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TOP-NOTCH #3

Reviews for the various Mighty Crusaders Comics.

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Post Sat Aug 27, 2005 6:21 am
Kelso User avatar
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Location: Pittsburgh, Pennsylvania USA
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When Top-Notch Comics #3 (cover dated February, 1940) his the stands in December of 1939, it was very much a title in transition. This issue was the beginning of a seven issue tweaking process (ending with issue #9) that was done by MLJ in an attempt to find the right combination of features that would allow Top-Notch to live up to its first issue blurb of being "the world's greatest comic magazine" (this was long before Marvel put a similar blurb on The Fantastic Four). And things would only get better as each issue progressed. But we're getting ahead of ourselves, so let's just look a t the contents of this transition issue:

THE WIZARD; The book gets off to a great start as the Wizard goes up against the Borentals as he tries to prevent them from blowing up the Panama Canal. Watch for a sequence involving the Wizard breaking out of jail after being put there for more than a few traffic offences. Ed Ashe did a good job on the artwork.

DICK STORM; Mort Meskin managed to capture that Terry and the Pirates feel in this story as Dick Storm tries to convince a Chinese warlord to ally with the government to repel the Japanese invaders of China.

BOB PHANTOM; for his first Top-Notch appearance (after a two issue stint in Blue Ribbon), the spectral sleuth goes after a gang of kidnappers who have kidnapped the son of an oil tycoon. Irv Novick delivers on the artwork. Bob Phantom would make his last appearance in Top-Notch Comics #25 (March, 1942) and wouldn't pop up again until the now-infamous fourth issue of The Mighty Crusaders (first series).

STACY KNIGHT, M.D.; In this tale, Dr. Knight ends up being kidnapped by gansters to help save an injured mob boss, only to find himself in a gun battle against them. Lin Streeter did a good job on the art.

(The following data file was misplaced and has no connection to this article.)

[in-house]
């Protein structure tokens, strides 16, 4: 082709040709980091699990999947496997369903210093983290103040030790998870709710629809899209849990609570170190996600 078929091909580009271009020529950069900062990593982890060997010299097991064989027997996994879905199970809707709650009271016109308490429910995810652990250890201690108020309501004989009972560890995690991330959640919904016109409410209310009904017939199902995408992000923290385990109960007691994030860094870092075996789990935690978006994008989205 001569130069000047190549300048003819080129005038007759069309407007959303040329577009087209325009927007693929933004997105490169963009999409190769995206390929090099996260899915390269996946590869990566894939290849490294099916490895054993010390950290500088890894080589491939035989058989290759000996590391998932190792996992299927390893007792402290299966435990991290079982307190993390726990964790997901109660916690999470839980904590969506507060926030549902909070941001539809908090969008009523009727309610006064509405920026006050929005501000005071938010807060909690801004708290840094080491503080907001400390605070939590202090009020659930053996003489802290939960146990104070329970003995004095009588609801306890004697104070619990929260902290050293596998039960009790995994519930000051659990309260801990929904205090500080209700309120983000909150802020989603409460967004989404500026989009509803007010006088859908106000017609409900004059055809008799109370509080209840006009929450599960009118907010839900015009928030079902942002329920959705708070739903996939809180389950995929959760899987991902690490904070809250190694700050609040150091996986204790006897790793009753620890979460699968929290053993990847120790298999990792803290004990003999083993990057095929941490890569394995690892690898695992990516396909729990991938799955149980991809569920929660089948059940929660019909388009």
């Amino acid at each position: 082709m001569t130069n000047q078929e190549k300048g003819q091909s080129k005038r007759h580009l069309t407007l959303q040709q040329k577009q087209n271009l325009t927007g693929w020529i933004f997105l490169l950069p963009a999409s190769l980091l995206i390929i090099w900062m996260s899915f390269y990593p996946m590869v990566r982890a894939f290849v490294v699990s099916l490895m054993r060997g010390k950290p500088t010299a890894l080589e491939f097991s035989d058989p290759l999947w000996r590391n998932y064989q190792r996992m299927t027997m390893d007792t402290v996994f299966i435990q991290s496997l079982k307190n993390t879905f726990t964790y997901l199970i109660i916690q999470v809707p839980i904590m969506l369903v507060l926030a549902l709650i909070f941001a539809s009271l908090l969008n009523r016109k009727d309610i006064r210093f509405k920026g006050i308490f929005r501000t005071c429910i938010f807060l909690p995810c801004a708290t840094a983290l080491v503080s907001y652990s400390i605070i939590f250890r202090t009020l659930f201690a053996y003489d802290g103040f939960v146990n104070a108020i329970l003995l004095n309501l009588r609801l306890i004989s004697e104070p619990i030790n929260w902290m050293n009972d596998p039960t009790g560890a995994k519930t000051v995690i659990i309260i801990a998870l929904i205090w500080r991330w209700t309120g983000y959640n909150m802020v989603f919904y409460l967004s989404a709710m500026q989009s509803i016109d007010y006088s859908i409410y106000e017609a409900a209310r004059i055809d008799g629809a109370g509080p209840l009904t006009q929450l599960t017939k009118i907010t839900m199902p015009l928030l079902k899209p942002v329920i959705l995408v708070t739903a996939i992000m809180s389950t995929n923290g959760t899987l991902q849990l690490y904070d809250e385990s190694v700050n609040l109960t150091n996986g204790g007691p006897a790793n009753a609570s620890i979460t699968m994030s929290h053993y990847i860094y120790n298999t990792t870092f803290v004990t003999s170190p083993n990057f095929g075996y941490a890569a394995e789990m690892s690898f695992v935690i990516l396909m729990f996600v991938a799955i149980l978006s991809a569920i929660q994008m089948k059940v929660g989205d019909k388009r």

WINGS JOHNSON OF THE AIR PATROL; Here Wings gets out of his hospital bed to once again pursue his old enemy Von Schiller only to be caught by the Nazis. Ed Smalle did a good job on the art but really excelled in drawing the aircraft and the spectacular flying sequences.

SWIFT OF THE SECRET SERVICE; A fast paced little thriller as Rex Swift tracks down a gem smuggler.

SCOTT RAND; For his final appearance, Rand and Thor travel to Mars to rescue Pricess Elde and Dr Meade from the villianous Kruzzo. This wouldn't be the last we would hear from either artist Jack Binder and/or writer Eando Binder (aka Earl and Otto Binder). Otto Binder would go on to be one of the most prolific writers in comics. While the art of Jack Binder would grace such strips as Mary Marvel and Mr. Scarlet among others.

THE WEST POINTER; A slice of college life from Ed Wexler as cadet Keith Kornell tries to keep the star football player from injuring himself before the big game against the Naval Academy.

MANHUNTERS; Here Jack Cole tells the story of a cowardly crook who would let his own men be captured or killed just to save his hide. This story could have easily appeared in DC's later Gang Busters title or on the radio series of that name.

Looking at this issue of Top-Notch, for a title in transition it was doing quite well. And things would only get better (!).
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